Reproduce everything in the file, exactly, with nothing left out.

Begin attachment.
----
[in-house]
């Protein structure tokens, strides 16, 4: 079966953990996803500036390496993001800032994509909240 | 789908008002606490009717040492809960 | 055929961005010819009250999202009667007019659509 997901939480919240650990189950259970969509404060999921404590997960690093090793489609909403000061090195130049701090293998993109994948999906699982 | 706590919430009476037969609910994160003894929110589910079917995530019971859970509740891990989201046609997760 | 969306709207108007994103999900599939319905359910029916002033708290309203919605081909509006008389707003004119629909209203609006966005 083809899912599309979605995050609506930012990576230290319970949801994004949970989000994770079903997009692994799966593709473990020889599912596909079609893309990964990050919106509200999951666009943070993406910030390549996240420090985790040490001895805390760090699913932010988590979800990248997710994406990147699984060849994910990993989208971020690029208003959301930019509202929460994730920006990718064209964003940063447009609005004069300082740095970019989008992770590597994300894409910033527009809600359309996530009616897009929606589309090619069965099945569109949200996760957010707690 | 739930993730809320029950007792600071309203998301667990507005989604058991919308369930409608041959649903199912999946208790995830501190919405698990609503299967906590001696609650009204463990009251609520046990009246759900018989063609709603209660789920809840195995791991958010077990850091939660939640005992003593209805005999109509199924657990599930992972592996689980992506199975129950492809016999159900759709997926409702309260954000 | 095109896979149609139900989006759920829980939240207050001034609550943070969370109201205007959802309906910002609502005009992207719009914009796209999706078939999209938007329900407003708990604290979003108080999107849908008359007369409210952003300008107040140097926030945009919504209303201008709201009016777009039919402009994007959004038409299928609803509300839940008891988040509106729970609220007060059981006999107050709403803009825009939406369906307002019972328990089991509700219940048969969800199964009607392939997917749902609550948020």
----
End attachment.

[in-house]
């Protein structure tokens, strides 16, 4: 079966953990996803500036390496993001800032994509909240 | 789908008002606490009717040492809960 | 055929961005010819009250999202009667007019659509 997901939480919240650990189950259970969509404060999921404590997960690093090793489609909403000061090195130049701090293998993109994948999906699982 | 706590919430009476037969609910994160003894929110589910079917995530019971859970509740891990989201046609997760 | 969306709207108007994103999900599939319905359910029916002033708290309203919605081909509006008389707003004119629909209203609006966005 083809899912599309979605995050609506930012990576230290319970949801994004949970989000994770079903997009692994799966593709473990020889599912596909079609893309990964990050919106509200999951666009943070993406910030390549996240420090985790040490001895805390760090699913932010988590979800990248997710994406990147699984060849994910990993989208971020690029208003959301930019509202929460994730920006990718064209964003940063447009609005004069300082740095970019989008992770590597994300894409910033527009809600359309996530009616897009929606589309090619069965099945569109949200996760957010707690 | 739930993730809320029950007792600071309203998301667990507005989604058991919308369930409608041959649903199912999946208790995830501190919405698990609503299967906590001696609650009204463990009251609520046990009246759900018989063609709603209660789920809840195995791991958010077990850091939660939640005992003593209805005999109509199924657990599930992972592996689980992506199975129950492809016999159900759709997926409702309260954000 | 095109896979149609139900989006759920829980939240207050001034609550943070969370109201205007959802309906910002609502005009992207719009914009796209999706078939999209938007329900407003708990604290979003108080999107849908008359007369409210952003300008107040140097926030945009919504209303201008709201009016777009039919402009994007959004038409299928609803509300839940008891988040509106729970609220007060059981006999107050709403803009825009939406369906307002019972328990089991509700219940048969969800199964009607392939997917749902609550948020």